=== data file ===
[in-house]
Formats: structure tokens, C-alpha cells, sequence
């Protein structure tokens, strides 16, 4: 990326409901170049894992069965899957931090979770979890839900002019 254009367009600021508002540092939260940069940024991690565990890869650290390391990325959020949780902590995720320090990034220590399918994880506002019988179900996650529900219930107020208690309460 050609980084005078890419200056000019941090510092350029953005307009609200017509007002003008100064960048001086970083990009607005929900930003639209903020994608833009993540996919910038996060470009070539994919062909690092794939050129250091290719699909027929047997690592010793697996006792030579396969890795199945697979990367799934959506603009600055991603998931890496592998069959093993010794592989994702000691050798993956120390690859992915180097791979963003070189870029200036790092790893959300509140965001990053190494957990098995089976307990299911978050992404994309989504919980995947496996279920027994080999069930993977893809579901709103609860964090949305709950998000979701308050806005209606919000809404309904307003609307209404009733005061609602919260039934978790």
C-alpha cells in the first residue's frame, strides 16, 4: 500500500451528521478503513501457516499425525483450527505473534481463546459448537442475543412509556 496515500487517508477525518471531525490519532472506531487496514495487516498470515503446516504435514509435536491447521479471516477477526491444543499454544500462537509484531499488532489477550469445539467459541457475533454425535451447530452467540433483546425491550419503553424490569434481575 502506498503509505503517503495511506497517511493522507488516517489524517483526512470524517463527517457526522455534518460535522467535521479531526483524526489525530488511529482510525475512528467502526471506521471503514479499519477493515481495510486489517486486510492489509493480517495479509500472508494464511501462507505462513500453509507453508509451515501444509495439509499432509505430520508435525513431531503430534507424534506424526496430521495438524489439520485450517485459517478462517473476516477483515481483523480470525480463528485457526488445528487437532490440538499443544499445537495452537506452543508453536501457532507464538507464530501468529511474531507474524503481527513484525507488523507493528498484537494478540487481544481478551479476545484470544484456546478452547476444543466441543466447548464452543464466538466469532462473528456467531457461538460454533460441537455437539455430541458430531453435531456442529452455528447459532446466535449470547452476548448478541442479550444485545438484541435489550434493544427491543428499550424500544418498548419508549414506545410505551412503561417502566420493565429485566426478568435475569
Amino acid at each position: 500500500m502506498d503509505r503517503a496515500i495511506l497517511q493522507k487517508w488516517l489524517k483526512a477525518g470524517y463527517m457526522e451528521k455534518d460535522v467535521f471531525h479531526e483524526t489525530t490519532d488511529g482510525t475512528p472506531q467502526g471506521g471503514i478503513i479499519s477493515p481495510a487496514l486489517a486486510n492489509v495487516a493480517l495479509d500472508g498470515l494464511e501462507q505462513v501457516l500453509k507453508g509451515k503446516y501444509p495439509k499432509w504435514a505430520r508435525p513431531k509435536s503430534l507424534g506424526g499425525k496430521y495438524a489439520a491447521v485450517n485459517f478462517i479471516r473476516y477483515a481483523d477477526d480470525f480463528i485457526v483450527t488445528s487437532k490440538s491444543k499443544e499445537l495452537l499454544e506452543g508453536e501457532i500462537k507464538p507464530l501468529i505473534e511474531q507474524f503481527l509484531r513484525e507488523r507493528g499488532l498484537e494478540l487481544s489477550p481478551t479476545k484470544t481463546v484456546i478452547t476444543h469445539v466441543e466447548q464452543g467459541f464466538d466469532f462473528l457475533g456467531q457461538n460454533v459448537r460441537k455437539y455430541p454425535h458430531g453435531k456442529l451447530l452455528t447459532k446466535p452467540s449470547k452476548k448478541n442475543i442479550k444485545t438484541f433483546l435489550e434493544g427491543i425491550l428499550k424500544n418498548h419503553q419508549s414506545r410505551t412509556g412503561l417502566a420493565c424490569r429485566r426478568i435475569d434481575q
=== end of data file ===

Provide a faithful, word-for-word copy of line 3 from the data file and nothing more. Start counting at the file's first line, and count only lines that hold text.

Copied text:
């Protein structure tokens, strides 16, 4: 990326409901170049894992069965899957931090979770979890839900002019 254009367009600021508002540092939260940069940024991690565990890869650290390391990325959020949780902590995720320090990034220590399918994880506002019988179900996650529900219930107020208690309460 050609980084005078890419200056000019941090510092350029953005307009609200017509007002003008100064960048001086970083990009607005929900930003639209903020994608833009993540996919910038996060470009070539994919062909690092794939050129250091290719699909027929047997690592010793697996006792030579396969890795199945697979990367799934959506603009600055991603998931890496592998069959093993010794592989994702000691050798993956120390690859992915180097791979963003070189870029200036790092790893959300509140965001990053190494957990098995089976307990299911978050992404994309989504919980995947496996279920027994080999069930993977893809579901709103609860964090949305709950998000979701308050806005209606919000809404309904307003609307209404009733005061609602919260039934978790």